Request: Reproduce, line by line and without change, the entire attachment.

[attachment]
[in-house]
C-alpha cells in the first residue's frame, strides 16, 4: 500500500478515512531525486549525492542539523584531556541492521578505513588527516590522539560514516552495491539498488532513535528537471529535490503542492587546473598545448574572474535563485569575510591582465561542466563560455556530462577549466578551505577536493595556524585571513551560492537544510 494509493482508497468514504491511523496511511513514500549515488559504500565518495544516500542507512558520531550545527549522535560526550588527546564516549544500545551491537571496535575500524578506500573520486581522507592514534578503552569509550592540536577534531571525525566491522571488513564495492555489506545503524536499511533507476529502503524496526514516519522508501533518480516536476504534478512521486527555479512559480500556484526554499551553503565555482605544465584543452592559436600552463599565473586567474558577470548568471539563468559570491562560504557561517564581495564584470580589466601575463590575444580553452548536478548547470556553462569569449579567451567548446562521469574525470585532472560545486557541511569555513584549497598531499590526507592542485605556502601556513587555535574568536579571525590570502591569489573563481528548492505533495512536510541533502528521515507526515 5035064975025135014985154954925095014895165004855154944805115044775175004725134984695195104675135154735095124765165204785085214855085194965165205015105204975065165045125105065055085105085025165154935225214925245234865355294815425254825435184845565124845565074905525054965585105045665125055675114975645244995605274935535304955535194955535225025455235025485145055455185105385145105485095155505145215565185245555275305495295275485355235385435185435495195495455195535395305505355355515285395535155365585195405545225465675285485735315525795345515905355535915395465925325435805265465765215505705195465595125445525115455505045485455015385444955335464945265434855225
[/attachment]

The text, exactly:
[in-house]
C-alpha cells in the first residue's frame, strides 16, 4: 500500500478515512531525486549525492542539523584531556541492521578505513588527516590522539560514516552495491539498488532513535528537471529535490503542492587546473598545448574572474535563485569575510591582465561542466563560455556530462577549466578551505577536493595556524585571513551560492537544510 494509493482508497468514504491511523496511511513514500549515488559504500565518495544516500542507512558520531550545527549522535560526550588527546564516549544500545551491537571496535575500524578506500573520486581522507592514534578503552569509550592540536577534531571525525566491522571488513564495492555489506545503524536499511533507476529502503524496526514516519522508501533518480516536476504534478512521486527555479512559480500556484526554499551553503565555482605544465584543452592559436600552463599565473586567474558577470548568471539563468559570491562560504557561517564581495564584470580589466601575463590575444580553452548536478548547470556553462569569449579567451567548446562521469574525470585532472560545486557541511569555513584549497598531499590526507592542485605556502601556513587555535574568536579571525590570502591569489573563481528548492505533495512536510541533502528521515507526515 5035064975025135014985154954925095014895165004855154944805115044775175004725134984695195104675135154735095124765165204785085214855085194965165205015105204975065165045125105065055085105085025165154935225214925245234865355294815425254825435184845565124845565074905525054965585105045665125055675114975645244995605274935535304955535194955535225025455235025485145055455185105385145105485095155505145215565185245555275305495295275485355235385435185435495195495455195535395305505355355515285395535155365585195405545225465675285485735315525795345515905355535915395465925325435805265465765215505705195465595125445525115455505045485455015385444955335464945265434855225